-- Cox keeps and picks up 10 to bring up a third-and-5 at the 25. Channelling his inner Tebow, I guess. He hits Tavarres King for a gain of six on the next play.
-- UGA has 55 yards of offense so far and 40 yards of penalties.
-- Great line from commenter Prince Lightfoot: "Black helmets? That what they spent the bye week scheming? What is this, Project Richtway?" Willie, I'm sorry to say, you're ooout. (And don't ask how I know the catch phrases from that show...)
-- Georgia driving all the way down to the Florida 27. So let's see, the Dawgs are having no problems driving on the Gators' D, and Tim Tebow looks like he's a better passer than Johnathan Crompton. Yup, just what we all expected.
UPDATE, START OF SECOND QUARTER
-- Third-and-nine for UGA at the Florida 26... and... it's a flag! Delay of game on Georgia this time. At least they're mixing it up.
-- Cox looks for Tavarres King who was quadruple covered. It fell incomplete, which has to at least be a moderate victory since it probably should have been picked off. Blair Walsh comes on and drills a 50-yarder. That's his fourth make of 50 or more in four tries this year, and he's 12-of-13 overal. Florida 14, Georgia 3 (11 plays-49 yards).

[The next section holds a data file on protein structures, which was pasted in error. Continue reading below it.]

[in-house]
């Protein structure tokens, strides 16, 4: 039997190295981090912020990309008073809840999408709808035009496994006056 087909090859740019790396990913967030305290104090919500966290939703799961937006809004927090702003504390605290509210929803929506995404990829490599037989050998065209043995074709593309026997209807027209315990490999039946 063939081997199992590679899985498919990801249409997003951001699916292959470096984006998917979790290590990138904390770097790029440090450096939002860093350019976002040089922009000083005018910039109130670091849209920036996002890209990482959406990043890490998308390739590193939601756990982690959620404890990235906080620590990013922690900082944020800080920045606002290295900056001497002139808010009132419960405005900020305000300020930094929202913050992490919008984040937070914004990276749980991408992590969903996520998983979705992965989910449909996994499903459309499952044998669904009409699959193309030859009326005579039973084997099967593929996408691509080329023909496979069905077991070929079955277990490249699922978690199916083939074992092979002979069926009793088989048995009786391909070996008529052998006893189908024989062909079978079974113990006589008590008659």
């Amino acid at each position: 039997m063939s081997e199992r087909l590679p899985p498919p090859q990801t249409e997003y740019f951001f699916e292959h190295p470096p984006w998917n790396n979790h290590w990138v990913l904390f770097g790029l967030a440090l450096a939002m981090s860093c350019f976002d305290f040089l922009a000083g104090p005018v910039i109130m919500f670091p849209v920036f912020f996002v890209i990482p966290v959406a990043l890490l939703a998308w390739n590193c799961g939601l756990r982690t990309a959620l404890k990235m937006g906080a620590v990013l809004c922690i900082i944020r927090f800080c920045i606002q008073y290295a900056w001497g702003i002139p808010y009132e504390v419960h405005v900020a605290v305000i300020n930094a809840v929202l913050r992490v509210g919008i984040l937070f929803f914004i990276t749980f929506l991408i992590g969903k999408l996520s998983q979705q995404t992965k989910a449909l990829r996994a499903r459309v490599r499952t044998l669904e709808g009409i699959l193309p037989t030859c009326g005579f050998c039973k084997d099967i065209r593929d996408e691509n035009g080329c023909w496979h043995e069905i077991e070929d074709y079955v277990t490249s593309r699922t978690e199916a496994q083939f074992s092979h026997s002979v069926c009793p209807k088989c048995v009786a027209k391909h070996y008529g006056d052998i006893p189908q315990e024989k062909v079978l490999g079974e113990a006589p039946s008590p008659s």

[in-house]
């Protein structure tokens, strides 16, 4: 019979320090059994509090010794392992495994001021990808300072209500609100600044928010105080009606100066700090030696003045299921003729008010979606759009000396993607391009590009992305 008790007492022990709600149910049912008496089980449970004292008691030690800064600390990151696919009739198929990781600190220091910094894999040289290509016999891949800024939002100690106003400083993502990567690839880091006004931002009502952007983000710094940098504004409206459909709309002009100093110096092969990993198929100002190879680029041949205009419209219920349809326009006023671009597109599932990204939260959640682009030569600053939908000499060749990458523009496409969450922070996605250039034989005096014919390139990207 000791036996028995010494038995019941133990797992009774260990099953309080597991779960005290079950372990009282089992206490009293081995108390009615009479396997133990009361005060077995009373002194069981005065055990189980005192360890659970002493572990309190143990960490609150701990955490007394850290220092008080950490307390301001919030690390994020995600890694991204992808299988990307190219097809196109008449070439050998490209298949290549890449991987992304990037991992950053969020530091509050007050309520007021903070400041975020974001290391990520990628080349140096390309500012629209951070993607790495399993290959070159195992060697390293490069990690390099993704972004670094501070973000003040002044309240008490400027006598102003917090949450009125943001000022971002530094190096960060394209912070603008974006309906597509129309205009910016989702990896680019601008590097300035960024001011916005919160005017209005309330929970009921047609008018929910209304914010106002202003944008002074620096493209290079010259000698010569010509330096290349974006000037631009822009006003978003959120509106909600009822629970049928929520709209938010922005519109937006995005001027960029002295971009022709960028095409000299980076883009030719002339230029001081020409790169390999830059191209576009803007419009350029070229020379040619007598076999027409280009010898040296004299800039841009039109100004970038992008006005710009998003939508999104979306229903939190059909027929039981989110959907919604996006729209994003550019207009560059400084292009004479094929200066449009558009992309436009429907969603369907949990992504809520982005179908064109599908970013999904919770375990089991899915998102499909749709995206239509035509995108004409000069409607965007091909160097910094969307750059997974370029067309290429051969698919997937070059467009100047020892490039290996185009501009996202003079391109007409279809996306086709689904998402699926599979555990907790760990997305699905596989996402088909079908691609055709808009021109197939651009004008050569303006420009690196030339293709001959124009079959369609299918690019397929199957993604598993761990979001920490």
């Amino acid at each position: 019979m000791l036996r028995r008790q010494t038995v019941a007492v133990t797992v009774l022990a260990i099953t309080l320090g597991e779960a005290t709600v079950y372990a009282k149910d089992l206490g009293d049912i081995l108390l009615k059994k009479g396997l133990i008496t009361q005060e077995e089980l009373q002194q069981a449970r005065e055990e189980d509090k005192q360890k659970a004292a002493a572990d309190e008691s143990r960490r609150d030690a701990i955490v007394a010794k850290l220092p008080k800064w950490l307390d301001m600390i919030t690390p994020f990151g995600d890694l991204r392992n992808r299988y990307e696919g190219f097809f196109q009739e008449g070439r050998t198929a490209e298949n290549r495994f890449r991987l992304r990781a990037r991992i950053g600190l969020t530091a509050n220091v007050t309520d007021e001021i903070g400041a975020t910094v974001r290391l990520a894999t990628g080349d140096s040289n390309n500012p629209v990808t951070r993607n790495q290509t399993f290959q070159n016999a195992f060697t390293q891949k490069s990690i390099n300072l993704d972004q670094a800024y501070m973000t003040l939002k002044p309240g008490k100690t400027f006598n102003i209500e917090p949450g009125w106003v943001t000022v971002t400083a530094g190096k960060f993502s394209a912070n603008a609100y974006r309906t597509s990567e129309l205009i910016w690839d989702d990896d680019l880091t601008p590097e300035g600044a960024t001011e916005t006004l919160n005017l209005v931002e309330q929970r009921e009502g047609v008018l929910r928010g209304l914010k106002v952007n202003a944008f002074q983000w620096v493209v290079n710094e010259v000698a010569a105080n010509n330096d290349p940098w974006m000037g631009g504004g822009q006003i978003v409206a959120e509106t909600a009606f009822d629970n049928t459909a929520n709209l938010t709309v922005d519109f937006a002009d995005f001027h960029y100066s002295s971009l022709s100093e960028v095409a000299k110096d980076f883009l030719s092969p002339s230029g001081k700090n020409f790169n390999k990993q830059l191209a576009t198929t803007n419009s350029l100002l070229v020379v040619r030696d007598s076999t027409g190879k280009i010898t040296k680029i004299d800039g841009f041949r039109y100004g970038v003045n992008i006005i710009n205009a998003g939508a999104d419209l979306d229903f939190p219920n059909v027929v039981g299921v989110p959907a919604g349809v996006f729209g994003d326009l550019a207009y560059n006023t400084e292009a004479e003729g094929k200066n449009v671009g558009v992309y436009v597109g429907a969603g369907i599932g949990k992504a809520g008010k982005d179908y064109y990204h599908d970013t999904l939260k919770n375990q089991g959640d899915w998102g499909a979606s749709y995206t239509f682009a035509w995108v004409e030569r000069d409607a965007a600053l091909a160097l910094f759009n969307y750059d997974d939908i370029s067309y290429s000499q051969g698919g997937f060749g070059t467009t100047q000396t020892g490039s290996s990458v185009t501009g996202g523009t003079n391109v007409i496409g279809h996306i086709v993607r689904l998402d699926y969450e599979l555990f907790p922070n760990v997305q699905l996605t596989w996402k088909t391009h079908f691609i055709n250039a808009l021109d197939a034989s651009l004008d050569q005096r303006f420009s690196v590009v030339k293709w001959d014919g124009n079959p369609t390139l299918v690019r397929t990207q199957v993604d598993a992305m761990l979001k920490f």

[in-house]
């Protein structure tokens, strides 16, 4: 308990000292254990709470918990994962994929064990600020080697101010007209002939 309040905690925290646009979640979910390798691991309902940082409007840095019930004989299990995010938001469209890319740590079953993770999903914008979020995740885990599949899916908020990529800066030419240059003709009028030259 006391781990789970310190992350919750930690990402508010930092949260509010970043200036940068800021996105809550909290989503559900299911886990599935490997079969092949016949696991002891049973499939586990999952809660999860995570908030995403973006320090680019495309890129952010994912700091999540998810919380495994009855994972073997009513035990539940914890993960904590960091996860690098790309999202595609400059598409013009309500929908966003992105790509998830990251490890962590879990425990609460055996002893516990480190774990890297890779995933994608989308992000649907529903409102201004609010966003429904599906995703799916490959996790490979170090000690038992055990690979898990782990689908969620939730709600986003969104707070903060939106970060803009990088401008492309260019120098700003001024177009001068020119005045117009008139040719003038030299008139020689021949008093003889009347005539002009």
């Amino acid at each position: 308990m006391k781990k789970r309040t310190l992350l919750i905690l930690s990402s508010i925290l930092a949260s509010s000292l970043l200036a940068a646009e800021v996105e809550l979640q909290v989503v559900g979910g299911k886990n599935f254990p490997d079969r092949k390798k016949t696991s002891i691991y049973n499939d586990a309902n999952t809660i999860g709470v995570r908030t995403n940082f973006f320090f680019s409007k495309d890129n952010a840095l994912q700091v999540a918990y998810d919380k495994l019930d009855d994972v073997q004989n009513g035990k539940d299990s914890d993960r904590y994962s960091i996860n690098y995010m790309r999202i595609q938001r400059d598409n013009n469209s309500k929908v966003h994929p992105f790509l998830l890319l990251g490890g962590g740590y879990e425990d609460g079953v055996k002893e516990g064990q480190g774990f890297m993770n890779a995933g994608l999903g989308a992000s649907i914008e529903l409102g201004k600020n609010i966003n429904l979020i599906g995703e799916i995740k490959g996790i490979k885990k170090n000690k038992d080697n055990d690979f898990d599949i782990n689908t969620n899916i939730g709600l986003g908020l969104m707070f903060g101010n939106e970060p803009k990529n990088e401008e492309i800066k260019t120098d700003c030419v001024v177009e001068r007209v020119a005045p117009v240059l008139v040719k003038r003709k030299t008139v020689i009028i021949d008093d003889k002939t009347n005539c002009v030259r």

-- Nick Williams and Prince Miller bring down Demps in the open field -- a minor miracle it would seem. Nevertheless, it's a three-and-out, which was absolutely necessary on that drive. If UGA can score here, maybe it's a game.
-- Note to Blog Goliard: I'm fairly certain networks are barred from using any music that was popular in the past five years. Also, at least one Bachman Turner Overdrive song must be used in each telecast.
-- Hey a flag on Florida. I think the refs must have gotten confused. Nevertheless, it's a 15-yard move in the right direction for the Dawgs. First-and-10 at the UGA49.
-- Cox hits Green, who holds up about 43 Florida defenders fighting for extra yards. It's a gain of 20.
-- What's this? Another flag on Florida? Offsides? Alright, what's going on here? Did Urban Meyer's check bounce?
-- Cox to Aron White for the touchdown on a beautiful throw down the middle of the field. Oddly reminiscent of Georgia's lone touchdown a year ago. See...Cox's arm isn't THAT bad. Florida 14, Georgia 10 (3-65-1:36)
-- Georgia is rehashing its end-zone celebration, but this time it's on the sideline. And no flags. I'm sure someone is flipping through the rule book at the SEC offices right now though...
UPDATE, SECOND QUARTER, 10:35 REMAINING
-- And we have another flag... this time a personal foul on Mike Gilliard following the kickoff which gives Florida the ball at the 36.